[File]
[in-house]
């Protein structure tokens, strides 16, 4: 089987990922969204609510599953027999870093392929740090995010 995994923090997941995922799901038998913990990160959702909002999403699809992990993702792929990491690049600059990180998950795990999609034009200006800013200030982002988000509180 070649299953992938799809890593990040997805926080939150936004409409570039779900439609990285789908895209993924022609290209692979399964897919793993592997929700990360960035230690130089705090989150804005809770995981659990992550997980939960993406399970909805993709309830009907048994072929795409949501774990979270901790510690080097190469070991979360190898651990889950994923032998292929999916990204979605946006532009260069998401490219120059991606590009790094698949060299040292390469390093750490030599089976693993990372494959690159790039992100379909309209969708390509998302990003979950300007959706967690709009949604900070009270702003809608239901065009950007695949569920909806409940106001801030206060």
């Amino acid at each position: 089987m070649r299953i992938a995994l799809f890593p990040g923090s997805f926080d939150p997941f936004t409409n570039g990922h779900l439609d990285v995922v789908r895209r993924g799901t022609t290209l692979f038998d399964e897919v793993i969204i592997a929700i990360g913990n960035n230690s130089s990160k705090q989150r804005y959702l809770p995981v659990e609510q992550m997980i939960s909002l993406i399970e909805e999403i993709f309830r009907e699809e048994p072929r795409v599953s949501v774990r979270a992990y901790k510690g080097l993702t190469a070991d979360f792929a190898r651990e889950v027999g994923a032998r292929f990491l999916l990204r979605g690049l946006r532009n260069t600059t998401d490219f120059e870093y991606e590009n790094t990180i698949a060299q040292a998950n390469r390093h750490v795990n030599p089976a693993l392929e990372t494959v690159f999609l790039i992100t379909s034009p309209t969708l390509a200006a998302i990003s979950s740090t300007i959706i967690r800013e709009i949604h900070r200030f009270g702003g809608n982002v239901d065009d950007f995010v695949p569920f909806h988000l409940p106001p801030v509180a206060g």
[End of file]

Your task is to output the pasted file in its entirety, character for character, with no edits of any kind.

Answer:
[in-house]
């Protein structure tokens, strides 16, 4: 089987990922969204609510599953027999870093392929740090995010 995994923090997941995922799901038998913990990160959702909002999403699809992990993702792929990491690049600059990180998950795990999609034009200006800013200030982002988000509180 070649299953992938799809890593990040997805926080939150936004409409570039779900439609990285789908895209993924022609290209692979399964897919793993592997929700990360960035230690130089705090989150804005809770995981659990992550997980939960993406399970909805993709309830009907048994072929795409949501774990979270901790510690080097190469070991979360190898651990889950994923032998292929999916990204979605946006532009260069998401490219120059991606590009790094698949060299040292390469390093750490030599089976693993990372494959690159790039992100379909309209969708390509998302990003979950300007959706967690709009949604900070009270702003809608239901065009950007695949569920909806409940106001801030206060």
């Amino acid at each position: 089987m070649r299953i992938a995994l799809f890593p990040g923090s997805f926080d939150p997941f936004t409409n570039g990922h779900l439609d990285v995922v789908r895209r993924g799901t022609t290209l692979f038998d399964e897919v793993i969204i592997a929700i990360g913990n960035n230690s130089s990160k705090q989150r804005y959702l809770p995981v659990e609510q992550m997980i939960s909002l993406i399970e909805e999403i993709f309830r009907e699809e048994p072929r795409v599953s949501v774990r979270a992990y901790k510690g080097l993702t190469a070991d979360f792929a190898r651990e889950v027999g994923a032998r292929f990491l999916l990204r979605g690049l946006r532009n260069t600059t998401d490219f120059e870093y991606e590009n790094t990180i698949a060299q040292a998950n390469r390093h750490v795990n030599p089976a693993l392929e990372t494959v690159f999609l790039i992100t379909s034009p309209t969708l390509a200006a998302i990003s979950s740090t300007i959706i967690r800013e709009i949604h900070r200030f009270g702003g809608n982002v239901d065009d950007f995010v695949p569920f909806h988000l409940p106001p801030v509180a206060g």